Commentary | Impact Summary | Emissions Target Analyzer |

  Kyoto Emissions Targets for New Zealand                
  Latest update: 12th November 2009 Please visit again, we are updating this model based on feedback.  
  For nearly two years there has been consultations, debates, arguments about the implications of NZ's response to the fact it ratified the Kyoto Protocol relating to climate change. Did any of the signatories understand what they were signing up to? Probably not.  
  We have designed a Target Analyzer to look at the implications of many different policy and market related scenarios relating to the Emissions Trading Scheme. However at this early stage, below is a taste of what you can find out - click on the drop-down menu. The core definable variables are below:  
  Greenhouse gas emissions reductions target - minus %. Emissions Credit price $      
  Cover the cost animal emissions through energy Unspecified emissions savings m tonnes CO2e  
  Unspecified emissions savings are those that can be achieved with little or no cost by doing things better.  
  Select the question you want an answer to. Click the Start over button to use the variables on the next page.  
  The following page has an Impact Summary designed to get a handle on the the overall costs that would be incurred if the ETS applied to everything from today. It looks at the mitigation costs in relation to the benefits from forestry in particular.  
  There are many people coming up with a range of Greenhouse Gas emissions reduction suggestions without having a clue as to what they mean in terms of deliverability or cost.
The Analyzer on the next page can be used to get an indication of what the full implications are of various user definable scenarios.
  The starting point is the target percentage figure below 1990 emissions. The Government has signalled a range of minus 10% to minus 20%. Others are promoting minus 40%. At $40 per tonne for emissions units, the mitigation costs of the minus 40% option are over $1.4 billion per year or over $1,060 per household. If we were going to avoid purchasing emissions units from overseas this would require planting over 120,000 hectares of new Pinus Radiata forest per year from now until 2020. The harvest emissions gross liability for each year's plantings at year 30 would be $3.75 billion if carbon prices stay constant, a highly unlikely scenario in a free-market environment.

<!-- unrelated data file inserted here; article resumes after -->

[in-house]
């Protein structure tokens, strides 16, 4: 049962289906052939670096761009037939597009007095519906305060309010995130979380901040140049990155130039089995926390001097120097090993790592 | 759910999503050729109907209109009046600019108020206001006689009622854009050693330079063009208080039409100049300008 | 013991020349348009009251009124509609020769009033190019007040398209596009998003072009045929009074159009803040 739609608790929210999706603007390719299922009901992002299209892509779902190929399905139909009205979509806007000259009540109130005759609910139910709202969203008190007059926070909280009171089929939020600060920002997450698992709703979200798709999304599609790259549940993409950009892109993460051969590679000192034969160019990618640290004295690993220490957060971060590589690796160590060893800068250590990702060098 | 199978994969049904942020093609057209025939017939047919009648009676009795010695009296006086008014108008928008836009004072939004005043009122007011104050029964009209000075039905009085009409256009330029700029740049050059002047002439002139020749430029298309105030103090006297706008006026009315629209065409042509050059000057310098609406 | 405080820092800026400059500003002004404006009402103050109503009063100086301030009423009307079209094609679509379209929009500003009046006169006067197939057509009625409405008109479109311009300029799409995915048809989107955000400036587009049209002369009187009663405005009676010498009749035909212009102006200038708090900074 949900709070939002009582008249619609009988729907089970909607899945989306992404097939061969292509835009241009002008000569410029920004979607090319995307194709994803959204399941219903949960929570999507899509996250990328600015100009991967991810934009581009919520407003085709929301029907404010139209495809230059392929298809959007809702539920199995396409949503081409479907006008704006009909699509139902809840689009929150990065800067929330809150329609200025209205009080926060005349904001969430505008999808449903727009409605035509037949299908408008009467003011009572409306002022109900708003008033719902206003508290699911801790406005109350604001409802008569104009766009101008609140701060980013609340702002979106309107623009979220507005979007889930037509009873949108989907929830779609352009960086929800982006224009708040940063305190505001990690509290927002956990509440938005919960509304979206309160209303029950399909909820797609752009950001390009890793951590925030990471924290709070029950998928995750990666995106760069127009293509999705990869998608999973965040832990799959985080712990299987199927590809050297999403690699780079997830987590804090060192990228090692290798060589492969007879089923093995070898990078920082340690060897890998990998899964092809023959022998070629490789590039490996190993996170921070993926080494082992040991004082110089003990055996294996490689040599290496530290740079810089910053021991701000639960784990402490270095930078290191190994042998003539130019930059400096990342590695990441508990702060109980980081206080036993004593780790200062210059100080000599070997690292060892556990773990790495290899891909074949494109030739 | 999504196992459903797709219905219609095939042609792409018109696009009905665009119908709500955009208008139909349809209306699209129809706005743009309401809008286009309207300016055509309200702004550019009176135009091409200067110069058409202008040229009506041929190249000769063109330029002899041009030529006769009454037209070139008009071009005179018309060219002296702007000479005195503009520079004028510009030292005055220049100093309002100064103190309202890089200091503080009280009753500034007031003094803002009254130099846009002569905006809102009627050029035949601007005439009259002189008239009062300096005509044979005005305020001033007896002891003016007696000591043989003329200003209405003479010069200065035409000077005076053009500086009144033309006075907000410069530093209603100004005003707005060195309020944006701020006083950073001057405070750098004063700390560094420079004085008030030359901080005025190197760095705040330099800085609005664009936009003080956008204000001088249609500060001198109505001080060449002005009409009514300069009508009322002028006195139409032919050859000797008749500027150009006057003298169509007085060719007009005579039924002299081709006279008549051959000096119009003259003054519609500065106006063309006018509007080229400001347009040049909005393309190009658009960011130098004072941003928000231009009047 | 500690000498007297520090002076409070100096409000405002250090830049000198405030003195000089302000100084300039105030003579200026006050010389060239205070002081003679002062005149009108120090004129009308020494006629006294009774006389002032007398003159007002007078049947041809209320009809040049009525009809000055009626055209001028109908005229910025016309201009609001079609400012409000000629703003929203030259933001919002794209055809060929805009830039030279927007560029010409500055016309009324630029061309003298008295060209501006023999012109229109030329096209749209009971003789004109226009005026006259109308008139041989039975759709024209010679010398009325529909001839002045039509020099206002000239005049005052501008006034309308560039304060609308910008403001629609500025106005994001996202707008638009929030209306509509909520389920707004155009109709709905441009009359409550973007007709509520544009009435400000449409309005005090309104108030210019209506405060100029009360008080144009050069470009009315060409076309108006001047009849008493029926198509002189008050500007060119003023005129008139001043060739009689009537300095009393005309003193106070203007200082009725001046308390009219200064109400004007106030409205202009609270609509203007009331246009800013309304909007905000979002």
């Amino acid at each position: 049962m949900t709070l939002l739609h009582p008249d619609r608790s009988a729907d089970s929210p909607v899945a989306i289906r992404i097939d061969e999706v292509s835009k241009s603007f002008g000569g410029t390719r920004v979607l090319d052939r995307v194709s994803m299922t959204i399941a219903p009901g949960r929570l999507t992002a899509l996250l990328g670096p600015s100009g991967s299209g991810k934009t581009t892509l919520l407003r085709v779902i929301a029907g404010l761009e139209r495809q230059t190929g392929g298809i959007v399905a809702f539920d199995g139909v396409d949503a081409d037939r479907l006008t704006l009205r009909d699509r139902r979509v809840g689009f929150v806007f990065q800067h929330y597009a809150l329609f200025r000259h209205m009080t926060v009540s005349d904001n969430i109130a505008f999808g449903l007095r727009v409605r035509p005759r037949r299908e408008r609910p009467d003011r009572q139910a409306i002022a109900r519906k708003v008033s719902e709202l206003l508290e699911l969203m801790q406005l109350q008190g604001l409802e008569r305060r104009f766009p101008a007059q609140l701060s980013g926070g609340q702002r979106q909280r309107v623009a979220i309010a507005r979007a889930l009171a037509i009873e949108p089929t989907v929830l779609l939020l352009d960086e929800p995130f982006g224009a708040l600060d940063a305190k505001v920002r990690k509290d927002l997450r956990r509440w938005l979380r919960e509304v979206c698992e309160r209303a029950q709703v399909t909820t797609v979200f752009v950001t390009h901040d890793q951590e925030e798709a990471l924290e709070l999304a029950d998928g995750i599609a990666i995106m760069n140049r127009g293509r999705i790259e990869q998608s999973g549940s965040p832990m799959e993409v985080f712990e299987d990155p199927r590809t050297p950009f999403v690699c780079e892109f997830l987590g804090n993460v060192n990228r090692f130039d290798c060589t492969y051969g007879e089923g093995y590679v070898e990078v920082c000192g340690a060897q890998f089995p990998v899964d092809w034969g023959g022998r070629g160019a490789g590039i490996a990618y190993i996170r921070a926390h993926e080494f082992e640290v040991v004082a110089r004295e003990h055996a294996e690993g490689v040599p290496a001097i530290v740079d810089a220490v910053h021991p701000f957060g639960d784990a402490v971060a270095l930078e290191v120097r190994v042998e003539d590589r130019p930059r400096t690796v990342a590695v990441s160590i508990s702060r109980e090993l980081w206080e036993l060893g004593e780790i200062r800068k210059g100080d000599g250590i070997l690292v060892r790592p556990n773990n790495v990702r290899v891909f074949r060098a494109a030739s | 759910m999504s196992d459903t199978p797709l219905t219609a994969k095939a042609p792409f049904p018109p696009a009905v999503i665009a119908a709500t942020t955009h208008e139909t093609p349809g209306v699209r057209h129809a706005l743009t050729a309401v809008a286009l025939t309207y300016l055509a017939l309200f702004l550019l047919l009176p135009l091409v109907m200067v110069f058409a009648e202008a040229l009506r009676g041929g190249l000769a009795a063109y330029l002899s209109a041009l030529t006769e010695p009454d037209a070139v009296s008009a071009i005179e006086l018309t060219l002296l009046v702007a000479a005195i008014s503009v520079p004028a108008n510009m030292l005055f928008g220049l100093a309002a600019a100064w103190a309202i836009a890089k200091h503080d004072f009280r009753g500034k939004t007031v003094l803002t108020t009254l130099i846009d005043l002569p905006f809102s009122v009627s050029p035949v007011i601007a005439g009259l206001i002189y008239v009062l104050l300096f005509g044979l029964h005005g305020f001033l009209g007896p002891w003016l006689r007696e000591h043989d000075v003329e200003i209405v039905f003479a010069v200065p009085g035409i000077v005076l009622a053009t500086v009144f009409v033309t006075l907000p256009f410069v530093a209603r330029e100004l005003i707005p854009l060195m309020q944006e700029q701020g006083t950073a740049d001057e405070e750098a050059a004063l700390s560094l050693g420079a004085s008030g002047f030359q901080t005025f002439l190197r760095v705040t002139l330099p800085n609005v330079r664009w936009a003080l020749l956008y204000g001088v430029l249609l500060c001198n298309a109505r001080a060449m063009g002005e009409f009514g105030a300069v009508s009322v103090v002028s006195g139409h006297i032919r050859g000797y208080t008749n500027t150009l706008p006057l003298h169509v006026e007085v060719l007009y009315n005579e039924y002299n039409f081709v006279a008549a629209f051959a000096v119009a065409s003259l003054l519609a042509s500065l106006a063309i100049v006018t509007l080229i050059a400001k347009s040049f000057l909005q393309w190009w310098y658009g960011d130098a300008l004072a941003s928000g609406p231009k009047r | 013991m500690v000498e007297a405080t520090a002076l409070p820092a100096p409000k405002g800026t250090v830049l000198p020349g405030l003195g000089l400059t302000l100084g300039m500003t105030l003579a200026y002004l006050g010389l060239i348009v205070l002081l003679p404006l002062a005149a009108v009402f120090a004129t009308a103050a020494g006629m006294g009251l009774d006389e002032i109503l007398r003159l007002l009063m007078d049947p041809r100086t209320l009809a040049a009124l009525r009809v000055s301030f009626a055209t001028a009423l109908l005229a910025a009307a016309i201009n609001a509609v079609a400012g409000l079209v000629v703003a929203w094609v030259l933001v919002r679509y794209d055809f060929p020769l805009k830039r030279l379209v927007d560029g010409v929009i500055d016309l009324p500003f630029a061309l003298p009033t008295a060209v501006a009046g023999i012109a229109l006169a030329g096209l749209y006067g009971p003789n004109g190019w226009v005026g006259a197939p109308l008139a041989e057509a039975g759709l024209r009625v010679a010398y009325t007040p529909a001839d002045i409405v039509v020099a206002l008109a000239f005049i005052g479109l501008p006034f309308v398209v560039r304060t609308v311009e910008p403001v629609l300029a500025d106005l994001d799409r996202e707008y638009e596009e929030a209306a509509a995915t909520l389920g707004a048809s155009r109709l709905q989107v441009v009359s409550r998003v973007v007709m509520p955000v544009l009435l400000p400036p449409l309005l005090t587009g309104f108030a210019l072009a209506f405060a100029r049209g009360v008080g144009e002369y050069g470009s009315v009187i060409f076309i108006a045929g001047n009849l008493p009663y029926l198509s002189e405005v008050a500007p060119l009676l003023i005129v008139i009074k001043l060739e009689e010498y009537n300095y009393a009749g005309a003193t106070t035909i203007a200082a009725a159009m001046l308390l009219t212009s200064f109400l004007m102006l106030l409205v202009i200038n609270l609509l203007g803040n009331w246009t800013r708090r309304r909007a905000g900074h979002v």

There are going to be instances where new technologies and greater efficiencies will result in a reduction of emissions. In the model there is a column for "Technology Savings". By entering a % figure in one or more of these cells, the cost of the emissions that have to be mitigated will be reduced. The model takes no account of the capital costs involved in the development or implementation of such technologies.  
  Agriculture is a major issue because methane is deemed to be 21 times more harmful than carbon dioxide. (There is talk of this figure increasing to 25 times!) The other significant emission from farming is Nitrous Oxide which is deemed to be 310 times more harmful than CO2. Burning the animal methane emissions would reduce the warming factor by 21 times. Unfortunately, that "technology" is not an option.  
  The emissions calculations are leveraged from the Statistics NZ September 2007 (the latest) Energy use report for the previous 12 months. From this the total emissions are calculated and the mitigation of those emissions costed. The energy/fuel cost increases required to purchase the mitigation units shown by the model may surprise you!  
  Because Agriculture is such an important driver in NZ's economy, there is an option to see the implications of loading the full mitigation costs onto the energy sector. Again you may be surprised at the level of those cost increases - 7.6c per litre for diesel and 6.6c for petrol.  
  The other area of interest for Agriculture is whether it suffers of proportional share of the mitigation burden or benefits from the fact that its increase in emissions is below the overall average since 1990. This can be factored into the calculations.  
  We then come to the thorny issue of how any mitigation costs are apportioned. In 1990 sheep farming was the major emitter. Today it is the dairy sector. The calculator can determine the mitigation cost based on 1990, 2005 and current emission levels.  
  The development of this calculator has been complex but the informaion provided adds some facts to the debate about the costs of various policy scenarios. Comments and/or suggestions are welcome.
For anyone wishing to use this on a commercial basis, we will be happy to discuss a Licence. This model expires in late September.